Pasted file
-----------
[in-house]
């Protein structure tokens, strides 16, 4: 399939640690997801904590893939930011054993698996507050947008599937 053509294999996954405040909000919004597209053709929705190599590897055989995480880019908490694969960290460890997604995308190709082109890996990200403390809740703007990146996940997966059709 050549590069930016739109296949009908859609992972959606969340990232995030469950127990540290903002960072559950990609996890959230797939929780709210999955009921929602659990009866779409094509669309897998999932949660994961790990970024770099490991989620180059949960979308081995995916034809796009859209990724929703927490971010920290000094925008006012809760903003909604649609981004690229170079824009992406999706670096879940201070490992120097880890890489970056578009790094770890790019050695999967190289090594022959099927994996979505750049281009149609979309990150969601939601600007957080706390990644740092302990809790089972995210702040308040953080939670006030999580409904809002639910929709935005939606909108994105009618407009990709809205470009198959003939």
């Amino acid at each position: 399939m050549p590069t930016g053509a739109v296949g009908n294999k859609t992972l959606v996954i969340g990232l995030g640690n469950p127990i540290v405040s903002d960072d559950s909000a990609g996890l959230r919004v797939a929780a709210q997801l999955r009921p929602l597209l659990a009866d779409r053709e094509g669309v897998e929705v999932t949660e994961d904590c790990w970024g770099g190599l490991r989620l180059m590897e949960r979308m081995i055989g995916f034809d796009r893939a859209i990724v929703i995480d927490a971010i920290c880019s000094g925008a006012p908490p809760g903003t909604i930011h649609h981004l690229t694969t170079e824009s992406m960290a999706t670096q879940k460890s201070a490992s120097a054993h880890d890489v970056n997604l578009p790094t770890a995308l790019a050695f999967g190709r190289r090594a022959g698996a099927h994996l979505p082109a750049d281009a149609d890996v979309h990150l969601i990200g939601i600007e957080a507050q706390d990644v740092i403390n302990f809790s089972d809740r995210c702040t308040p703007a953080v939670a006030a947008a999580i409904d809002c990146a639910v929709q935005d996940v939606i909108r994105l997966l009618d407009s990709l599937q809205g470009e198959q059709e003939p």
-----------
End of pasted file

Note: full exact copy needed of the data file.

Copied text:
[in-house]
């Protein structure tokens, strides 16, 4: 399939640690997801904590893939930011054993698996507050947008599937 053509294999996954405040909000919004597209053709929705190599590897055989995480880019908490694969960290460890997604995308190709082109890996990200403390809740703007990146996940997966059709 050549590069930016739109296949009908859609992972959606969340990232995030469950127990540290903002960072559950990609996890959230797939929780709210999955009921929602659990009866779409094509669309897998999932949660994961790990970024770099490991989620180059949960979308081995995916034809796009859209990724929703927490971010920290000094925008006012809760903003909604649609981004690229170079824009992406999706670096879940201070490992120097880890890489970056578009790094770890790019050695999967190289090594022959099927994996979505750049281009149609979309990150969601939601600007957080706390990644740092302990809790089972995210702040308040953080939670006030999580409904809002639910929709935005939606909108994105009618407009990709809205470009198959003939």
């Amino acid at each position: 399939m050549p590069t930016g053509a739109v296949g009908n294999k859609t992972l959606v996954i969340g990232l995030g640690n469950p127990i540290v405040s903002d960072d559950s909000a990609g996890l959230r919004v797939a929780a709210q997801l999955r009921p929602l597209l659990a009866d779409r053709e094509g669309v897998e929705v999932t949660e994961d904590c790990w970024g770099g190599l490991r989620l180059m590897e949960r979308m081995i055989g995916f034809d796009r893939a859209i990724v929703i995480d927490a971010i920290c880019s000094g925008a006012p908490p809760g903003t909604i930011h649609h981004l690229t694969t170079e824009s992406m960290a999706t670096q879940k460890s201070a490992s120097a054993h880890d890489v970056n997604l578009p790094t770890a995308l790019a050695f999967g190709r190289r090594a022959g698996a099927h994996l979505p082109a750049d281009a149609d890996v979309h990150l969601i990200g939601i600007e957080a507050q706390d990644v740092i403390n302990f809790s089972d809740r995210c702040t308040p703007a953080v939670a006030a947008a999580i409904d809002c990146a639910v929709q935005d996940v939606i909108r994105l997966l009618d407009s990709l599937q809205g470009e198959q059709e003939p």